Knowledge Base

Common PCB problems

PCB and PCBA are ubiquitous these days, and PCB problems are unavoidable. PCB and PCBA production can be very tedious. In this article, we will cover the most common PCB problems. We will cover the cause of the PCB problems, how to avoid them and how to solve issues as they occur. By following our guide, you'll be able to recognize these PCB problems early and solve them promptly.

Burned circuit board

One of the most common PCB problems is a burned circuit board. This problem occurs when one or more components fail due to a short circuit, faulty component, or bad soldering. Once such a problem occurs. Sometimes, it might require a replacement of the entire PCB circuit board. You might be wondering: how to tell if a circuit board is bad? here are a few tips on how to find a short on a circuit board:

  1. a burned smell coming out of the PCBA burned.
  2. A fire, spark or smoke coming out of the board when plugged into the power.
  3. Black powder / black traces around the component or circuit.
  4. The written label on the element has pilled off (burned).

In normal circumstances and procedures, each circuit is carefully checked before being plugged into the power. Not only it's dangerous not to limit the components carefully, but it could damage the entire circuit board and require a new PCBA.

Poorly manufactured components

One of the most common PCB problems comes from the components themselves. During the PCBA process, there are a lot of uncertainties. We can eliminate those uncertainties by following the best procedures and sourcing the ingredients from a trusted supplier/distributor. A poorly manufactured component is a crucial reason the PCBA might fail during tests. There are certain things we can do to ensure the common PCB problems related to details won't occur:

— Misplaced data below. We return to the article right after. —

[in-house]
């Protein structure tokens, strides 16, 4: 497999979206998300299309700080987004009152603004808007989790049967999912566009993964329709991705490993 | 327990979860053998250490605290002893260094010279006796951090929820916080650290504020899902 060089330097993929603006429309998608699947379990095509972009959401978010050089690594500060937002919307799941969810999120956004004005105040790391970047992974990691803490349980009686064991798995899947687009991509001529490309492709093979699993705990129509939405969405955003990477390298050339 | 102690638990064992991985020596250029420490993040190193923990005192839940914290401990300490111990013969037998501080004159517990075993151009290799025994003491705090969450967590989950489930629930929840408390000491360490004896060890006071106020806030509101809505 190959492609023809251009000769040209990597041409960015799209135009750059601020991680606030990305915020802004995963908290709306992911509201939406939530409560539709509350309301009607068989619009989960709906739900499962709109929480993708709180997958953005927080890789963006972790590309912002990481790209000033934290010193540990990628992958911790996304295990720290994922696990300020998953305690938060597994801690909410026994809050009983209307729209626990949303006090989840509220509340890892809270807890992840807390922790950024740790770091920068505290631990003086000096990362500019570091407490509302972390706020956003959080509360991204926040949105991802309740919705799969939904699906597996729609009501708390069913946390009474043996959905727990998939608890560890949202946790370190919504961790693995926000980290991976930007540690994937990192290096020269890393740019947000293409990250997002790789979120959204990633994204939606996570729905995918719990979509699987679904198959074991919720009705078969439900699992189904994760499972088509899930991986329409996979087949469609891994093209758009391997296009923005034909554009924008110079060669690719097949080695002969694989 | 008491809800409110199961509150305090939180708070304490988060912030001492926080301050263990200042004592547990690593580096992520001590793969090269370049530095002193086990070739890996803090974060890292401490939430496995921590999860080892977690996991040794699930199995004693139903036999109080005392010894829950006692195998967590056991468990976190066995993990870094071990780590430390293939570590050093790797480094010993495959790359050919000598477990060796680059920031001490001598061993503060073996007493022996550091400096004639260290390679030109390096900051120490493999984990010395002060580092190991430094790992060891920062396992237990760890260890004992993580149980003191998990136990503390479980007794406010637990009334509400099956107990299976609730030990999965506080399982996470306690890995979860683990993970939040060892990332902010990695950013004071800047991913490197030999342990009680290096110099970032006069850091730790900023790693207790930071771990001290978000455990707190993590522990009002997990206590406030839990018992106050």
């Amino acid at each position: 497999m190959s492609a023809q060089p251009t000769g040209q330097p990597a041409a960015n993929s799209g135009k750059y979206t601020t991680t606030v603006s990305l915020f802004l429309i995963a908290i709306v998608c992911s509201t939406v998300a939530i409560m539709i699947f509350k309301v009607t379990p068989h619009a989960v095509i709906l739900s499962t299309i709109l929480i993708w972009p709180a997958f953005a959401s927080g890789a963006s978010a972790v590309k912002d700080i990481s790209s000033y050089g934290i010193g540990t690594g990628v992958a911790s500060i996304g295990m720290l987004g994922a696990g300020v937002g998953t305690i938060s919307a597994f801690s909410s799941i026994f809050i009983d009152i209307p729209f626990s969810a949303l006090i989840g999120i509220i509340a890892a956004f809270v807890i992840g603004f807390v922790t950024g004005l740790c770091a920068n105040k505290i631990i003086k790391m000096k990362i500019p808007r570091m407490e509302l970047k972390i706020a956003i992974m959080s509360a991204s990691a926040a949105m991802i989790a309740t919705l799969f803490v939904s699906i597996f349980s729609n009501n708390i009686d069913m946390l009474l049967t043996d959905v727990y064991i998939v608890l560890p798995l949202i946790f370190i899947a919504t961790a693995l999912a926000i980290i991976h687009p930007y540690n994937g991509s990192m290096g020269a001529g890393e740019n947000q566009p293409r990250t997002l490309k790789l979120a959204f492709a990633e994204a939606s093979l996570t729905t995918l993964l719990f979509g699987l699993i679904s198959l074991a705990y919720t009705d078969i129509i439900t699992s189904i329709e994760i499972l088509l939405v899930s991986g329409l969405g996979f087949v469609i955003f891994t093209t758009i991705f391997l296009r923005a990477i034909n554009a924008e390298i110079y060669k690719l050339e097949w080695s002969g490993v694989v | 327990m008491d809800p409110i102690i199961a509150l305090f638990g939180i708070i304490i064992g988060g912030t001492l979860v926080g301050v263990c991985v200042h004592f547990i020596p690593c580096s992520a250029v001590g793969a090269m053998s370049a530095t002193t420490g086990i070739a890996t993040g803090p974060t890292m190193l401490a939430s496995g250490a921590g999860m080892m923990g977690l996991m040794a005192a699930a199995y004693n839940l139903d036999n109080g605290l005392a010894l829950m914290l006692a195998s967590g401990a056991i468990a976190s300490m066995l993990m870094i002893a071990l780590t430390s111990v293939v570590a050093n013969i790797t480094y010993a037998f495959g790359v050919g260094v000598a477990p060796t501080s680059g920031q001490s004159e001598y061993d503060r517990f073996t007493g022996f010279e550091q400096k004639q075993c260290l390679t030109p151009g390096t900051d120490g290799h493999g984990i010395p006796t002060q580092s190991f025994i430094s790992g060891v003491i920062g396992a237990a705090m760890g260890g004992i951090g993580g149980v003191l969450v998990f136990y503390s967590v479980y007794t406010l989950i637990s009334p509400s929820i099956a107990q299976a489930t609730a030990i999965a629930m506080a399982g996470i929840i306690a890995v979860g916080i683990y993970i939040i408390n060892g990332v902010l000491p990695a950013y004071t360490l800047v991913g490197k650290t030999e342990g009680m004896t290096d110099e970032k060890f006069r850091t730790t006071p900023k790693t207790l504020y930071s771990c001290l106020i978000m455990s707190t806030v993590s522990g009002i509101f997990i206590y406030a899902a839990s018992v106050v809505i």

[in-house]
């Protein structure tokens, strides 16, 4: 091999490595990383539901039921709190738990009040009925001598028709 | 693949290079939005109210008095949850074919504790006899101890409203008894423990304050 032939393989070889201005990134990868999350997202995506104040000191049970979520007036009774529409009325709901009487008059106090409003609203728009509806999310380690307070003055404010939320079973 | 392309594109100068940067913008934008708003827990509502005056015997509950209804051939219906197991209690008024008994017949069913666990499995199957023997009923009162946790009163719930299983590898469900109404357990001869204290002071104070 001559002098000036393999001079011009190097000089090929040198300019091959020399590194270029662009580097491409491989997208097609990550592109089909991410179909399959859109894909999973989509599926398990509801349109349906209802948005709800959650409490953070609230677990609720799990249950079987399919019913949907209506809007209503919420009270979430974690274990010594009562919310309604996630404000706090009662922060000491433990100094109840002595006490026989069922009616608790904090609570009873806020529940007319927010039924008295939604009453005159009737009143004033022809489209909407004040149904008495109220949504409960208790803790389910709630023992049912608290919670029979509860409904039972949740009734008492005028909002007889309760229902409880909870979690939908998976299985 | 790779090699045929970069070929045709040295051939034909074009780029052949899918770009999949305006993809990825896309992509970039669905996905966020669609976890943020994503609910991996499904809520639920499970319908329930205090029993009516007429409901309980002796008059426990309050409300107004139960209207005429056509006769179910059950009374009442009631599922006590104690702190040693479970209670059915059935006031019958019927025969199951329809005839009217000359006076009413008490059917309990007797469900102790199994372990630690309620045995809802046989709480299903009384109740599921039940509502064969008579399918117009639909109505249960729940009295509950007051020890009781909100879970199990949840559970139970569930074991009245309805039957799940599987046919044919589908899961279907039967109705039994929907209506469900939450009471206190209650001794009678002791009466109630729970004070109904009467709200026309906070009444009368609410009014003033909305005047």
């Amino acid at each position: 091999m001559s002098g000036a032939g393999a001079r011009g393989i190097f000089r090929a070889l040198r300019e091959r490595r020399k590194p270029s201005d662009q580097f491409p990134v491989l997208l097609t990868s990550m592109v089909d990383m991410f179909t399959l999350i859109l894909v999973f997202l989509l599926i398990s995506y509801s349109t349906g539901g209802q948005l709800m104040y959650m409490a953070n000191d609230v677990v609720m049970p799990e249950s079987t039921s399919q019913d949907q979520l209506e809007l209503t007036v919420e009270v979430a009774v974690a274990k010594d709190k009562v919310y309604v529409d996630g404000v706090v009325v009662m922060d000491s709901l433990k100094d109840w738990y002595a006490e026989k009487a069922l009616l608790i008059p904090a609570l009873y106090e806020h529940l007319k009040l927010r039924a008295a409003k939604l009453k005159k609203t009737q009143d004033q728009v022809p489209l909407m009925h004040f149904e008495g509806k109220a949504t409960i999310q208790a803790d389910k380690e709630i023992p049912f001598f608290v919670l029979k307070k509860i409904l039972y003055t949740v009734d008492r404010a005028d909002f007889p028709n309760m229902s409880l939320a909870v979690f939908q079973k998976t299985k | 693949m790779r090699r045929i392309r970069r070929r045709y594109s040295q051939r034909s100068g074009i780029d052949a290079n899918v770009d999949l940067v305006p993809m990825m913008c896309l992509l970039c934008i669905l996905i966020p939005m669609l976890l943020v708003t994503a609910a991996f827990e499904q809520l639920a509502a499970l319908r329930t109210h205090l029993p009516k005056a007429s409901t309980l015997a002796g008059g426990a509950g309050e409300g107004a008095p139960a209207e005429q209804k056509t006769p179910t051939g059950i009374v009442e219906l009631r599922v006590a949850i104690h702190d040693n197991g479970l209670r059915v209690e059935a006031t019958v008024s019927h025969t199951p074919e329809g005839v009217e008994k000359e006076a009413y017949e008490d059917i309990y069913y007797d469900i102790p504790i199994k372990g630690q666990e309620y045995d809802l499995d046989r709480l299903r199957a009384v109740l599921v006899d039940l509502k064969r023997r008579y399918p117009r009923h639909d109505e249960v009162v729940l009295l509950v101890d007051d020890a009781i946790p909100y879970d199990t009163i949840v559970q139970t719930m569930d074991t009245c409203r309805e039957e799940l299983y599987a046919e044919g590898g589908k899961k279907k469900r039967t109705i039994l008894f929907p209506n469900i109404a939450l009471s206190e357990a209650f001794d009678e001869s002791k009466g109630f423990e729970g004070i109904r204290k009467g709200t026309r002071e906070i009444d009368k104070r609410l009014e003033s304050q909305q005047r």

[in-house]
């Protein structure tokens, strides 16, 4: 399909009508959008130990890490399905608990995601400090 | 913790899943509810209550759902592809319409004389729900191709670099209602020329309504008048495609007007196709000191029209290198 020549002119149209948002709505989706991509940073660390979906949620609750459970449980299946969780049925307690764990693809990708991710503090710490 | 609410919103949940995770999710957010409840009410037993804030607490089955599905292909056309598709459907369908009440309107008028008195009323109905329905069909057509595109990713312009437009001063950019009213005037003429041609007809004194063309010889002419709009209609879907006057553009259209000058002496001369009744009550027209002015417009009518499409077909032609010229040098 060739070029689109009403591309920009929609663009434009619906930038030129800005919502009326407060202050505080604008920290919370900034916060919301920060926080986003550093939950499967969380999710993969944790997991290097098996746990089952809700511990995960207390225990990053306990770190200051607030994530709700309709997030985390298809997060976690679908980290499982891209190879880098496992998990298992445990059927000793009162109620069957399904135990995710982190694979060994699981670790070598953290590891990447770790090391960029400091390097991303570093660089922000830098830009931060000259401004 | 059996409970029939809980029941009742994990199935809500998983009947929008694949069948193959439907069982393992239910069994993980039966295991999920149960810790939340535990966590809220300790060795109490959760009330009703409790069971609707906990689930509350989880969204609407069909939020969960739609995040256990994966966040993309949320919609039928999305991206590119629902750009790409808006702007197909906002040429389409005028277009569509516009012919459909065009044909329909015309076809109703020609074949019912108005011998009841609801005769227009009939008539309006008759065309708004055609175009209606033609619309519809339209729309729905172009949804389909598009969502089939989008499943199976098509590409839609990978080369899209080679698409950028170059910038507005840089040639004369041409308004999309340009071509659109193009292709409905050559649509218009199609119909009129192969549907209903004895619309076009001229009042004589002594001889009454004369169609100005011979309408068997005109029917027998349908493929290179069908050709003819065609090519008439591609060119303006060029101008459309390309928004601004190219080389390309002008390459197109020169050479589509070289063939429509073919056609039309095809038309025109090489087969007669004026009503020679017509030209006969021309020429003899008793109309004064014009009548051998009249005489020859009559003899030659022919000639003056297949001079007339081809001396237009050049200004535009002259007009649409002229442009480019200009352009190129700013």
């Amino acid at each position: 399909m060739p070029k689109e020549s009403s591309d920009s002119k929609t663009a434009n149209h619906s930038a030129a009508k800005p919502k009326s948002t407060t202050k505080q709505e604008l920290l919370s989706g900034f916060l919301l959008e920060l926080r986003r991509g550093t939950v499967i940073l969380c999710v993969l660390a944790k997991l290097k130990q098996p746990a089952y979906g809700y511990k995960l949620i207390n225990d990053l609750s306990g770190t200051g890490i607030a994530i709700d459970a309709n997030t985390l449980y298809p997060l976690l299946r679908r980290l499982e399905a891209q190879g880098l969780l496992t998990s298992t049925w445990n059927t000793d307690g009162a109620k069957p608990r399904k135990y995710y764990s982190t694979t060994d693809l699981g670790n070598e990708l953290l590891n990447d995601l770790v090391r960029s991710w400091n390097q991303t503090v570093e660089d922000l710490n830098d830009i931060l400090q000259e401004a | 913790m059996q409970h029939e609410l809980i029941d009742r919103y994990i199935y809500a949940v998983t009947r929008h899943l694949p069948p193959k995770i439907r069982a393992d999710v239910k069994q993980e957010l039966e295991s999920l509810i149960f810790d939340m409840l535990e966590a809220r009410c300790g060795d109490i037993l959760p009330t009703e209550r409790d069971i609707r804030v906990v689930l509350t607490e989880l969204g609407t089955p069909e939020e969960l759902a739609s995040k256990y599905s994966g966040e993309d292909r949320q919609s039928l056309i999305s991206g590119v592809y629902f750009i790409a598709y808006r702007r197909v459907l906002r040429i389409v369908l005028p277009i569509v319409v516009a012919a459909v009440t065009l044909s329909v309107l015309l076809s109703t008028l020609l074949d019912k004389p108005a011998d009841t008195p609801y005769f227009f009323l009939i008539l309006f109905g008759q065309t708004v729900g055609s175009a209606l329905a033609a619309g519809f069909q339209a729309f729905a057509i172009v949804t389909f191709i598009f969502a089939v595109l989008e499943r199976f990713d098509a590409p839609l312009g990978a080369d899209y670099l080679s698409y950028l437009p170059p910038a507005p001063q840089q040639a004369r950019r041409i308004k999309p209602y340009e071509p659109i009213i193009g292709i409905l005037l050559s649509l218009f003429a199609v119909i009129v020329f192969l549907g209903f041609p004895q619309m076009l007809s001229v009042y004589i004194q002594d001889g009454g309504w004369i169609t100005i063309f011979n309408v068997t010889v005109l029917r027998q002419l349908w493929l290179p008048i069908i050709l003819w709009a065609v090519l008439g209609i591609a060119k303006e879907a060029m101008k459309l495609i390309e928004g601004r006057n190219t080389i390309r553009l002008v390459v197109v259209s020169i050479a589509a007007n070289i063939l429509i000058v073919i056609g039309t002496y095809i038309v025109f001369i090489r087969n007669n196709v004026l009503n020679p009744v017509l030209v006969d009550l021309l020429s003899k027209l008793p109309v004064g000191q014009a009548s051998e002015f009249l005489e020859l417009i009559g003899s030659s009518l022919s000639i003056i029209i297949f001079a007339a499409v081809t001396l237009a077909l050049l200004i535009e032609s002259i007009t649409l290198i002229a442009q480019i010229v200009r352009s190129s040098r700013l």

1. Make sure to buy the parts from a trusted supplier/distributor.
  2. From each purchased batch, test the element before mass production.
  3. Follow the component's datasheet when assembling.
  4. Ensure appropriate oven temperature during the PCB assembly fabrication process.

By following those steps, we can detect poorly manufactured components early and prevent them from reaching the mass production process.

Bad soldering

It might sound like an easy problem to fix, but it might be quite a journey to find. Bad soldering is a significant cause of specific PCB issues, especially during an early prototype stage.

During the prototyping stage, the sample board is soldered by hand, which will inevitably cause-specific soldering issues. Those issues sometimes come in the form of unsafe operation of components or even complete inability to use specific circuits. In some extreme cases, lousy soldering can cause foul heat dispense, resulting in a burned circuit board.

Things you could do to prevent lousy soldering of components include:

  1. Use a good quality solder paste. Ensure the soldering iron is hot enough to melt the solder paste properly.
  2. Ensure there isn't too much or too less solder paste over the components.
  3. After soldering the piece, check the solder joints using a multimeter.